Sunday, May 04, 2008

The Eastpointer

Meatballs make for poor Policy

By Richard E. Noble

Back in the good old days in Franklin Country, before the Humane Society, our area out on the Escape Road (now C.C. Land Rd.) was the dumping ground for everybody's castaway pets. At least once a month we had new uninvited guest here in our boonie paradise.
It was always a traumatic experience for us. What do we do with a whole box of little kittens that were in the ditch; what do we do with a limping, mange invested dog; what do we do with a cute little brown and white mutt infested with fleas and ticks?
Oftentimes we set ourselves up with a “Free Kittens” box outside the Eastpoint Post Office, and other times we camped out in front of Register's Supermarket. If those options failed - it was out to the dump or the woods.
It wasn't really very much fun.
One day we found our bunch of acceptable, domesticated well-fed cats had another little stray kitten cornered in our tool shed. I refused to take another living creature to the dump but we could not afford to care for another animal and provide it with the full benefits of the Noble civilization. No way could we provide it with all the necessary shots etc. to enroll it as a citizen in the Noble household. So we made a compromise. We would cut a hole in the tool shed door and leave food for it each day. We called the cat in the tool shed, Meatball. We would feed it but not love it. We would avoid petting it or talking to it. We would let it stay but it would have no household privileges. We would provide it food and shelter until it grew big enough to go off on its own.
Meatball seemed to be doing fine. As he got bigger he fought his way out of the tool shed and into the yard. Our accepted cats didn't make this process easy for Meatball, but Meatball learned how to cope.
As it conquered the yard it gradually worked its way over to the main house. We wouldn't let it in. And even in the springtime when we often had the doors open, it would sit on the stoop and peer into the kitchen longingly. He was rather cute in a sad way. Every time I would see him sitting there on the door step, I would call Carol's attention to him. She would look at him and scold, "Don't you dare! You know that you are not allowed in this house."
Meatball would sit there as the other cats pranced in and out going along on their merry way. He would just sit there and watch envying their privileges.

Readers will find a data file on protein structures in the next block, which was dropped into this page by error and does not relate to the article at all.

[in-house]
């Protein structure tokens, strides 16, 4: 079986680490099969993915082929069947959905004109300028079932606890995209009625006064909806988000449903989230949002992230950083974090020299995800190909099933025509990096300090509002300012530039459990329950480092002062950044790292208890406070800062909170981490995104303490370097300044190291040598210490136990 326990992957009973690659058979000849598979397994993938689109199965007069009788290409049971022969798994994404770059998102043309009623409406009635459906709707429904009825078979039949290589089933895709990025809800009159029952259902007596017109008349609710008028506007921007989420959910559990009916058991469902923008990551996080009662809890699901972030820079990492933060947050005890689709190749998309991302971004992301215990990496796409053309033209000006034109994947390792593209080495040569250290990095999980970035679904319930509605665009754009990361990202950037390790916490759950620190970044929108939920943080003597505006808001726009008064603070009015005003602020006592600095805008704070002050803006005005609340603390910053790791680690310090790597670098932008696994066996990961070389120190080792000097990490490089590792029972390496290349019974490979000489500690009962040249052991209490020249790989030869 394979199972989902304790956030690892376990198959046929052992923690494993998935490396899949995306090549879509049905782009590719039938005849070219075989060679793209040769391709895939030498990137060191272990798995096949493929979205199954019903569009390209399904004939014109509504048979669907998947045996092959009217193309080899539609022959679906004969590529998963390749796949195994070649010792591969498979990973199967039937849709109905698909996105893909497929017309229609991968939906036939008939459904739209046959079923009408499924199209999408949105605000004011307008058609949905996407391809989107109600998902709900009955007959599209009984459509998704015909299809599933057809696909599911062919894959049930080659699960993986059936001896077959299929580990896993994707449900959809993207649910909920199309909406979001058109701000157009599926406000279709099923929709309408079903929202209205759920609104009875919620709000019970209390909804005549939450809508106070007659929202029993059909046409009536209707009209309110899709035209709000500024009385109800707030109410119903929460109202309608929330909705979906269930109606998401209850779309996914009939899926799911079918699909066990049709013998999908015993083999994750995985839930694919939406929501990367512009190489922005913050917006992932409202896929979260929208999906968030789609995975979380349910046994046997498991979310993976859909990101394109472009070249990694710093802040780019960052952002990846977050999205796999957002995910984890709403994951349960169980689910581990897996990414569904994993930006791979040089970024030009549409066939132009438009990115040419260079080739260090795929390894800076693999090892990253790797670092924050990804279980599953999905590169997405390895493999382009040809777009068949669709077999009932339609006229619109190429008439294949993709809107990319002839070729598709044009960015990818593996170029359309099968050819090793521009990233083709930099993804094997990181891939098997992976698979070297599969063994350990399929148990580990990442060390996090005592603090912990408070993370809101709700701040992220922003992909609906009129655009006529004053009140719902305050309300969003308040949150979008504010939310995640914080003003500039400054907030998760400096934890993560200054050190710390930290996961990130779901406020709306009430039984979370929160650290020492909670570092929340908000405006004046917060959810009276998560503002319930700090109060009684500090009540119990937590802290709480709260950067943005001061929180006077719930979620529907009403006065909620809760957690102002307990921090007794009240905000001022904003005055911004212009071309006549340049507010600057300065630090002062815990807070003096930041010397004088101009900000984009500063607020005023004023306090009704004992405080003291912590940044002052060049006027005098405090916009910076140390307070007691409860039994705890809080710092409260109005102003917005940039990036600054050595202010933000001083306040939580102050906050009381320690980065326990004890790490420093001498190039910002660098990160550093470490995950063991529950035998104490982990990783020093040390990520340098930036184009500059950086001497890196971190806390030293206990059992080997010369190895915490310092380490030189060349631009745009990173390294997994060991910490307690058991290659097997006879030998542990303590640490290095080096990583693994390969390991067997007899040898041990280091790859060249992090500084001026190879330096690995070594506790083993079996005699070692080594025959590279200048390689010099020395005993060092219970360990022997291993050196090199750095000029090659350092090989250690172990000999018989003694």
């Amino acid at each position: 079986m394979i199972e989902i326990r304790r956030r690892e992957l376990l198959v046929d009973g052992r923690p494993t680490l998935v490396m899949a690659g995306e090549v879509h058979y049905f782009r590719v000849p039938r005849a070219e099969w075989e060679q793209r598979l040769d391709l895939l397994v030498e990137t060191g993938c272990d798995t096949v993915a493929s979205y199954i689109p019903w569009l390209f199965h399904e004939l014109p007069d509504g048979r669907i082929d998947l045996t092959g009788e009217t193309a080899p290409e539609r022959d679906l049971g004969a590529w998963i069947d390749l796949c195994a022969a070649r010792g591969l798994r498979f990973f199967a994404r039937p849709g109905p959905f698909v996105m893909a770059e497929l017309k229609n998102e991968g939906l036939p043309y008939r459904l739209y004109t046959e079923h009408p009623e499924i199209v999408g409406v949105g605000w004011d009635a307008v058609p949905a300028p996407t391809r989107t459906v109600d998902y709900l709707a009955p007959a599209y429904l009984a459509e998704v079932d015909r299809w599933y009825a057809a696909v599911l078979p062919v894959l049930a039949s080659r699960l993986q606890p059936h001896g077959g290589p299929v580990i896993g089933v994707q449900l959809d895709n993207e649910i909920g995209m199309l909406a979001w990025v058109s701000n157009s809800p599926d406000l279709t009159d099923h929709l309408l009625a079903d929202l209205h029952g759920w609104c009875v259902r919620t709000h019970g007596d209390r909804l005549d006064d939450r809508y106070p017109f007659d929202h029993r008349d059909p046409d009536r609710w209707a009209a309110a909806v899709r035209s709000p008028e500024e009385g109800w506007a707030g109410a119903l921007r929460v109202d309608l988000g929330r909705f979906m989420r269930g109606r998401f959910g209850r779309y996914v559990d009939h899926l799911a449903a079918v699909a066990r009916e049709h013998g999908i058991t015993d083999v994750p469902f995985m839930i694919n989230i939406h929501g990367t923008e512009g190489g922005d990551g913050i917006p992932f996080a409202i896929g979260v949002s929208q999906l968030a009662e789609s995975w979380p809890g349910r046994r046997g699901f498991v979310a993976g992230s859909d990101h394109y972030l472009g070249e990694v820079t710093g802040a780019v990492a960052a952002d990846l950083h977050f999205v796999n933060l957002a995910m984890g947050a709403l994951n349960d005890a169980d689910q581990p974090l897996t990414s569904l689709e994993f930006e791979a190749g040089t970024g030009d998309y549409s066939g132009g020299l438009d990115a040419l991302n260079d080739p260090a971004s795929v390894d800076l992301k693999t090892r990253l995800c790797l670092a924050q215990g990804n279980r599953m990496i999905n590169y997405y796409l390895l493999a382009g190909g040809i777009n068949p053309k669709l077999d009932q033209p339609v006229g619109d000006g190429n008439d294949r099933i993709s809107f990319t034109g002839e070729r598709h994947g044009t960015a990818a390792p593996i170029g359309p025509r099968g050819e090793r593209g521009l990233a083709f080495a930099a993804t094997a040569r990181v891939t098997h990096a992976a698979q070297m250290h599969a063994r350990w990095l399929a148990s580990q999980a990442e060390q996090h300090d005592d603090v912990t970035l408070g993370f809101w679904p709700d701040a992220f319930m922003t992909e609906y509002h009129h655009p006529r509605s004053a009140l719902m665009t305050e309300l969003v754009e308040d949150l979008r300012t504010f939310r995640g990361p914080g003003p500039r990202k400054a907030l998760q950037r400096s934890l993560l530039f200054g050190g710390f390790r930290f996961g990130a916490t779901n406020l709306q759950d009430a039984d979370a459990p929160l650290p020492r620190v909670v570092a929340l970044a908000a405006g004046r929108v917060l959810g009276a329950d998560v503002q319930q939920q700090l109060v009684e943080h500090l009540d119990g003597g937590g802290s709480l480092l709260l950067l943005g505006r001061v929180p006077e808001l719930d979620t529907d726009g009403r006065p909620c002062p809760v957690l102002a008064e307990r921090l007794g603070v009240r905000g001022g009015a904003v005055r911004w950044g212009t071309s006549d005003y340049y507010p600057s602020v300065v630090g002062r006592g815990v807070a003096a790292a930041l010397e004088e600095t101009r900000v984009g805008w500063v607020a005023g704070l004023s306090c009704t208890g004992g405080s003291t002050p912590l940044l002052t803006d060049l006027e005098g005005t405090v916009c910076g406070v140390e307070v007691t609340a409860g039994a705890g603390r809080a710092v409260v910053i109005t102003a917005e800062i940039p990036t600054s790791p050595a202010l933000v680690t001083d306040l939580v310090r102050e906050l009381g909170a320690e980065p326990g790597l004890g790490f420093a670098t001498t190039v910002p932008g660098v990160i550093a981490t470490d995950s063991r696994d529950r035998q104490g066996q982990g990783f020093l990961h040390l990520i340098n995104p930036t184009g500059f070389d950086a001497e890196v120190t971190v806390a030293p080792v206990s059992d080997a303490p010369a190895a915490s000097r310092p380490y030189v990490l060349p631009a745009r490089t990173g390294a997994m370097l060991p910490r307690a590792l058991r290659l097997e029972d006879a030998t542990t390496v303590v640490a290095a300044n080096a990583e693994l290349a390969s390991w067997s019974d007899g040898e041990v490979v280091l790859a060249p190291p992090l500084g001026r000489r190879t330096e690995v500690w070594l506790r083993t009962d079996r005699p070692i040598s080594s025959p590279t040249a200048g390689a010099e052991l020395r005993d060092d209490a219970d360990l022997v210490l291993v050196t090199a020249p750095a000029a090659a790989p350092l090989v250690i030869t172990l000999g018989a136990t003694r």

One day Meatball came up to the open back door and took up his observation post. Carol and I both looked at him and shrugged our shoulders. As we stared at him, he slowly lifted one paw and placed it slightly inside the kitchen door. We both jumped on him "Don't you dare," we demanded and he pulled the wayward paw back to his legitimate territory. Carol and I then turned our attentions back to our kitchen chores.
Suddenly Meatball exploded. Without warning he leaped across the kitchen threshold and made a mad hectic dash all around the kitchen. He was peddling so fast he was skidding and sliding all over the place. When he finished the kitchen he dove into the living room. He ran up and over everything. He made a complete circle then dashed back through the kitchen and out onto the back step. At which point he stopped, sat down in his usual longing position and stared up at us.
"Carol we've made that cat into a neurotic, a social reactionary, a deviant," I said.
A short time later Meatball disappeared. I have often wondered if he ever found a home where he was fully accepted.
Our world is full of Meatballs today and they are exploding everywhere. Some people make their own children into Meatballs. We've made the whole country of Mexico a Meatball nation. France has its own Meatballs. They were tipping over cars and setting them on fire not too long ago. Even Denmark has Meatballs and so does most of the European Community. England is full of Meatballs. For centuries the Irish were British Meatballs. India has always had its Meatballs and so has China and Asia. Russia has its Meatballs too. As I write, we have people all over Africa trying to wipe out all their Meatballs. Recently in Yugoslavia they had a Meatball cleansing going on. There are Meatballs everywhere and they are not happy. A Meatball knows when it is being treated like a Meatball. Even a dumb stray cat knows when it is being treated like a Meatball.

Richard E. Noble is a Freelance Writer and has been a resident of Eastpoint for thirty years. He has authored two books: "A Summer with Charlie" which is currently listed on and "Hobo-ing America" which should be listed on Amazon in the not too distant future. Most recently he completed his first novel "Honor Thy Father and Thy Mother" which will be published soon.